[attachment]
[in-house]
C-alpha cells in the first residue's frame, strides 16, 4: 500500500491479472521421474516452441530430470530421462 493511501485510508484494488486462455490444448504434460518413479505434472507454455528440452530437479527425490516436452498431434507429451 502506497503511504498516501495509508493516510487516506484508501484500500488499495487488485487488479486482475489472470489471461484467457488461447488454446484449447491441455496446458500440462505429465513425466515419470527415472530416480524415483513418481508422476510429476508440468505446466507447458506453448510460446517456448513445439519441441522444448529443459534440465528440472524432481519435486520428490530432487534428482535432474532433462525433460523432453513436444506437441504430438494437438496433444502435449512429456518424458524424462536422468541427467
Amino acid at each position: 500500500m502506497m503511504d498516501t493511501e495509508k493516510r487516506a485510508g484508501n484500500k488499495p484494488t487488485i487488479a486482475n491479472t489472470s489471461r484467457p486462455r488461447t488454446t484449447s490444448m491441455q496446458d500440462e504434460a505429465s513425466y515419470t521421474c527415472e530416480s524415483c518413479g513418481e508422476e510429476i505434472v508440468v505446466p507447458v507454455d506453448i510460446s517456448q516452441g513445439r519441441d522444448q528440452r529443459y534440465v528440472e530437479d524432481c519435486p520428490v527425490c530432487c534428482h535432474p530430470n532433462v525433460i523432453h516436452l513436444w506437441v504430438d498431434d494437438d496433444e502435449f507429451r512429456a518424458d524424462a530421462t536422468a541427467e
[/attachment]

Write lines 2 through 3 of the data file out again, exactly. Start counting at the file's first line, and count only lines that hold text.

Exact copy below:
C-alpha cells in the first residue's frame, strides 16, 4: 500500500491479472521421474516452441530430470530421462 493511501485510508484494488486462455490444448504434460518413479505434472507454455528440452530437479527425490516436452498431434507429451 502506497503511504498516501495509508493516510487516506484508501484500500488499495487488485487488479486482475489472470489471461484467457488461447488454446484449447491441455496446458500440462505429465513425466515419470527415472530416480524415483513418481508422476510429476508440468505446466507447458506453448510460446517456448513445439519441441522444448529443459534440465528440472524432481519435486520428490530432487534428482535432474532433462525433460523432453513436444506437441504430438494437438496433444502435449512429456518424458524424462536422468541427467
Amino acid at each position: 500500500m502506497m503511504d498516501t493511501e495509508k493516510r487516506a485510508g484508501n484500500k488499495p484494488t487488485i487488479a486482475n491479472t489472470s489471461r484467457p486462455r488461447t488454446t484449447s490444448m491441455q496446458d500440462e504434460a505429465s513425466y515419470t521421474c527415472e530416480s524415483c518413479g513418481e508422476e510429476i505434472v508440468v505446466p507447458v507454455d506453448i510460446s517456448q516452441g513445439r519441441d522444448q528440452r529443459y534440465v528440472e530437479d524432481c519435486p520428490v527425490c530432487c534428482h535432474p530430470n532433462v525433460i523432453h516436452l513436444w506437441v504430438d498431434d494437438d496433444e502435449f507429451r512429456a518424458d524424462a530421462t536422468a541427467e